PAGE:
Make Way For Bedroom Pop, AR Boutiques And A New Era Of Gaming

By Jessica Best and Sammy Preston
5th Aug 2020

An info graph describing Culture Curve August.

Welcome to Culture Curve—your go-to guide to what’s on the rise and slide in August 2020.

If there's one thing that seems to ring true right now, it's that as much as necessity is the mother of invention, change is a disruptive, but ultimately inspiring force. This month, we're adding bedroom pop to our playlists, a genre spawned from artists getting creative in iso. We investigate a new wave of augmented reality e-commerce that's adding a little creativity to practicality, and we take a deep dive on the mega-force of gaming—no longer just a channel for entertainment and escapism, but the final curtain of pop culture. 

We also take a look at the female action hero post-Gal Gadot and the growing appeal of the country life, with all the best bits of big-city culture thrown in. 

Here’s what’s on the rise, and on the slide this month. 

  • AR Boutiques
  • Activism Gaming
  • Bedroom Pop
  • Big City Life
  • Job Hopping
  • Superman


Augmented Reality Is Proving Its Power As The Boutique Of The Future

2020 has opened our minds to innovation that might have otherwise felt redundant or clunky. First created as part of a US Air Force funded project in the early 90s, AR technology has since moved leaps and bounds—but it didn’t really emerge as a “useful” shopping tool until around 2017.  

Sephora and L’Oreal were among the first to push the envelope with AR, painting your lips in various virtual lipstick shades to help you find and shop a colour suited to your skin tone, your outfit or your mood without having to leave your bathroom mirror. In 2017, IKEA launched IKEA Place, an app that allowed you to virtually style your apartment by placing true-to-scale 3D rendered furniture into your apartment. Shopify also launched Shopify AR, helping boutiques apply an AR dimension to their digital stores. In the latter half of 2019, GOAT launched “Try On”, AR tech that allowed you to try on rare sneakers before they launched.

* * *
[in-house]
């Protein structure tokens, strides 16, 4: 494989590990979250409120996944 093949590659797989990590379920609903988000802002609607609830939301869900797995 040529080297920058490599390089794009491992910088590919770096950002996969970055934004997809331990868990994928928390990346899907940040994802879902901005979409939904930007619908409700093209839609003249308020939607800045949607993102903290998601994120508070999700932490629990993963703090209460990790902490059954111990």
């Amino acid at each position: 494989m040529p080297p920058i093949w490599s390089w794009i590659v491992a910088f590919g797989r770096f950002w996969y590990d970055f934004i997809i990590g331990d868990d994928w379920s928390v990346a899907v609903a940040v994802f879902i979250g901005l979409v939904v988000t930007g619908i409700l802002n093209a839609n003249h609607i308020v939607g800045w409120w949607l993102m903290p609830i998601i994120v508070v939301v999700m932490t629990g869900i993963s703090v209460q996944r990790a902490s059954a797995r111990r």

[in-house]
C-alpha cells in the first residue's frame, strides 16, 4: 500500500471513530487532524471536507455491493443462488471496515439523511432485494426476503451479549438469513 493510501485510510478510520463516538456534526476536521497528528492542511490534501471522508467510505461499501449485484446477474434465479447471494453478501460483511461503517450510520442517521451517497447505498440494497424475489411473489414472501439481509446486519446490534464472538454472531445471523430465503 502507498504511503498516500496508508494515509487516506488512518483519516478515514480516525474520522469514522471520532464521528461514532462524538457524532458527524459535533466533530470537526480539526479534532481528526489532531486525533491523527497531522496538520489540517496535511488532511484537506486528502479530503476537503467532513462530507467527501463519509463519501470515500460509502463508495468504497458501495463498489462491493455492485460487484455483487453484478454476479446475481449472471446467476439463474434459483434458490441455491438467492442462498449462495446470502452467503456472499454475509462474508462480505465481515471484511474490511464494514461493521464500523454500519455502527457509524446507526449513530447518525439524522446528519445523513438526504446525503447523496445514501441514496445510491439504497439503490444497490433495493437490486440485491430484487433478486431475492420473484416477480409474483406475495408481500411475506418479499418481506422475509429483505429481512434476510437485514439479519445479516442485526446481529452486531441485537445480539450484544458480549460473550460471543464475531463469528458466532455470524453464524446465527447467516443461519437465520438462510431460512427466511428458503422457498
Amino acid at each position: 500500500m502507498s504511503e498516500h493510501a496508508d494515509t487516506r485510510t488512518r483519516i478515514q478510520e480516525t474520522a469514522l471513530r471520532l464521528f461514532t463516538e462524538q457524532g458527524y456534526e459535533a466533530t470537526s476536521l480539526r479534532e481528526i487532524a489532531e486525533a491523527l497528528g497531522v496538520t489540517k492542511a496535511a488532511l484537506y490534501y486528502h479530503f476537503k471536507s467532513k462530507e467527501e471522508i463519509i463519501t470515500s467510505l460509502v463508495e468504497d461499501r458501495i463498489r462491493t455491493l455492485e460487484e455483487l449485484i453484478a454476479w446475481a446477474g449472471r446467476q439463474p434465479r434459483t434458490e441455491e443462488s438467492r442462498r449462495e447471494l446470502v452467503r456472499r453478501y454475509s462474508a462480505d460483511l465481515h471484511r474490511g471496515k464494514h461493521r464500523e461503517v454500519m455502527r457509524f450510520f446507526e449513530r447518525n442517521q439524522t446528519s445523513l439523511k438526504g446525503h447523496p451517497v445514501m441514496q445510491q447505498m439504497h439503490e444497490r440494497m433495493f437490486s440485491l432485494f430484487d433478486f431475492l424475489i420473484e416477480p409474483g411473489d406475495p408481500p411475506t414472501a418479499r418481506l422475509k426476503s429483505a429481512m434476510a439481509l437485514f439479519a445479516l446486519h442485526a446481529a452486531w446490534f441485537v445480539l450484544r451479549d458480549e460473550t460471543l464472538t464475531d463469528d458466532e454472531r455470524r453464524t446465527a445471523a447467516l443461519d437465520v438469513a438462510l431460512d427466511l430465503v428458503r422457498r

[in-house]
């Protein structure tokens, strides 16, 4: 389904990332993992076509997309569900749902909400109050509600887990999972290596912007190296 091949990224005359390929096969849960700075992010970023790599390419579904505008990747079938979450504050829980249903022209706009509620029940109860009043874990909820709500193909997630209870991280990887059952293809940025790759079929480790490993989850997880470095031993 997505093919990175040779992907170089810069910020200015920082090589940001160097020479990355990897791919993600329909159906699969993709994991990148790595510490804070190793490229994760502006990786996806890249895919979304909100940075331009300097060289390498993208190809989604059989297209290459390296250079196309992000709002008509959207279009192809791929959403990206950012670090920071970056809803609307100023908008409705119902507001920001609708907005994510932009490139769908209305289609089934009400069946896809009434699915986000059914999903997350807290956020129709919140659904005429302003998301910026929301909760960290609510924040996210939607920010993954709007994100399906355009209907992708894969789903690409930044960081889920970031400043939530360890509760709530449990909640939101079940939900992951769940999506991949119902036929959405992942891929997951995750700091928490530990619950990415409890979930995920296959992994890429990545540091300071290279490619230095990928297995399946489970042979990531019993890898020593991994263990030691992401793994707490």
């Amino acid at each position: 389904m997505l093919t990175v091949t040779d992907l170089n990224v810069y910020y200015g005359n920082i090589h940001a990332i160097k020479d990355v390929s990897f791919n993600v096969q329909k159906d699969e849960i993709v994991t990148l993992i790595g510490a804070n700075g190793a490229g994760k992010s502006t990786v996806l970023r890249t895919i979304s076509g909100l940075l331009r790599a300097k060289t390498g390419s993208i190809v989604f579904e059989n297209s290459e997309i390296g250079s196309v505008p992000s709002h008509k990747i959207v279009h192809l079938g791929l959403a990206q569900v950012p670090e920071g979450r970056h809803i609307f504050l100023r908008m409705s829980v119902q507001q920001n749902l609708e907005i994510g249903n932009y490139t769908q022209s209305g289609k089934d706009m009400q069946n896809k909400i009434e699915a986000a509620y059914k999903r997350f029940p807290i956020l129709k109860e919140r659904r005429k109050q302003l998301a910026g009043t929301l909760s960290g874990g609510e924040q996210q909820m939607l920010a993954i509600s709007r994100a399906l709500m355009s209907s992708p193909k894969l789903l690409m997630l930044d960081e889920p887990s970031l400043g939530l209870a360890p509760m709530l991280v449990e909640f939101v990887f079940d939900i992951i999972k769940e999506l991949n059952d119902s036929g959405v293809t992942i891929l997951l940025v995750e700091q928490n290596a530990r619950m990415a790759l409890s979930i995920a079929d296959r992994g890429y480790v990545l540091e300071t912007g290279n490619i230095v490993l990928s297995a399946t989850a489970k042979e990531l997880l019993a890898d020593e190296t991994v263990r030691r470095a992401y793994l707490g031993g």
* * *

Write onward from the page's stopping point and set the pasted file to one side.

Fast forward to the age of COVID-19. Sampling lipsticks in-store is a health hazard, crowded IKEA campuses are best avoided for reasons beyond inevitable arguments with your significant other, and sneaker swaps have been cancelled. Now, AR is beginning to take flight and really play a leading role in how we shop, showing its potential to fill the missed connection of in-store visits and dialling up our experience of e-commerce. 

Ever the innovators, Nike’s “Create with Air Max” campaign is an AR zine that allowed users to get creative with their sneakers in iso. Developed by creative agency Akqa specifically for the COVID age, the AR tech touched on the trends of adult-colouring books and sneaker customization. Sneakerheads could colour in Air Max designs within the 56-page print mag before hovering their phone over the page to view their sneaker art in 3D.